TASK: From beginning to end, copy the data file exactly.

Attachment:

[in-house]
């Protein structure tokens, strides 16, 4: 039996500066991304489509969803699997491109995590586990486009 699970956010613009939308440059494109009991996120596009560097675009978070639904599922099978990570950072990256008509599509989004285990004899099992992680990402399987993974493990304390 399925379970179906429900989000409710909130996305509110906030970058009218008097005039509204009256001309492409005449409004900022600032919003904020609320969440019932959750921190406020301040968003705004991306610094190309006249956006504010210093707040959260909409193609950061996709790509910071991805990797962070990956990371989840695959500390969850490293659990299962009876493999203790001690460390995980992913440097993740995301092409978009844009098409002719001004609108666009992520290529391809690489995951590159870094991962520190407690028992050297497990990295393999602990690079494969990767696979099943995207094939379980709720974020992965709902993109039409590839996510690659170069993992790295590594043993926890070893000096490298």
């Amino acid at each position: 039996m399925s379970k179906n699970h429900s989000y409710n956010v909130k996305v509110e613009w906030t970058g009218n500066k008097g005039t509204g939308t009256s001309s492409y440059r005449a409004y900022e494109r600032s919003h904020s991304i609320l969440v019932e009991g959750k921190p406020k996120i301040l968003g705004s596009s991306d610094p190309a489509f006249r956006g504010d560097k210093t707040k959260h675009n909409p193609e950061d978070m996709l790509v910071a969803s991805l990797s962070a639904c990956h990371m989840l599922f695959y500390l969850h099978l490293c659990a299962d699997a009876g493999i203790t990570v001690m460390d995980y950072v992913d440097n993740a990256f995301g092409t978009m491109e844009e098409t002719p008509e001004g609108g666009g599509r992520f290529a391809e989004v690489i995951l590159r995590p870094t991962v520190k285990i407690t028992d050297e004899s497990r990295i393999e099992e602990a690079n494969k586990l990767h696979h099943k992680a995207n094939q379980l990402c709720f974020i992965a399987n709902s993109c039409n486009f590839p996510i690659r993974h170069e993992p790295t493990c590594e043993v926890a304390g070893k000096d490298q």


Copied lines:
[in-house]
């Protein structure tokens, strides 16, 4: 039996500066991304489509969803699997491109995590586990486009 699970956010613009939308440059494109009991996120596009560097675009978070639904599922099978990570950072990256008509599509989004285990004899099992992680990402399987993974493990304390 399925379970179906429900989000409710909130996305509110906030970058009218008097005039509204009256001309492409005449409004900022600032919003904020609320969440019932959750921190406020301040968003705004991306610094190309006249956006504010210093707040959260909409193609950061996709790509910071991805990797962070990956990371989840695959500390969850490293659990299962009876493999203790001690460390995980992913440097993740995301092409978009844009098409002719001004609108666009992520290529391809690489995951590159870094991962520190407690028992050297497990990295393999602990690079494969990767696979099943995207094939379980709720974020992965709902993109039409590839996510690659170069993992790295590594043993926890070893000096490298």
């Amino acid at each position: 039996m399925s379970k179906n699970h429900s989000y409710n956010v909130k996305v509110e613009w906030t970058g009218n500066k008097g005039t509204g939308t009256s001309s492409y440059r005449a409004y900022e494109r600032s919003h904020s991304i609320l969440v019932e009991g959750k921190p406020k996120i301040l968003g705004s596009s991306d610094p190309a489509f006249r956006g504010d560097k210093t707040k959260h675009n909409p193609e950061d978070m996709l790509v910071a969803s991805l990797s962070a639904c990956h990371m989840l599922f695959y500390l969850h099978l490293c659990a299962d699997a009876g493999i203790t990570v001690m460390d995980y950072v992913d440097n993740a990256f995301g092409t978009m491109e844009e098409t002719p008509e001004g609108g666009g599509r992520f290529a391809e989004v690489i995951l590159r995590p870094t991962v520190k285990i407690t028992d050297e004899s497990r990295i393999e099992e602990a690079n494969k586990l990767h696979h099943k992680a995207n094939q379980l990402c709720f974020i992965a399987n709902s993109c039409n486009f590839p996510i690659r993974h170069e993992p790295t493990c590594e043993v926890a304390g070893k000096d490298q």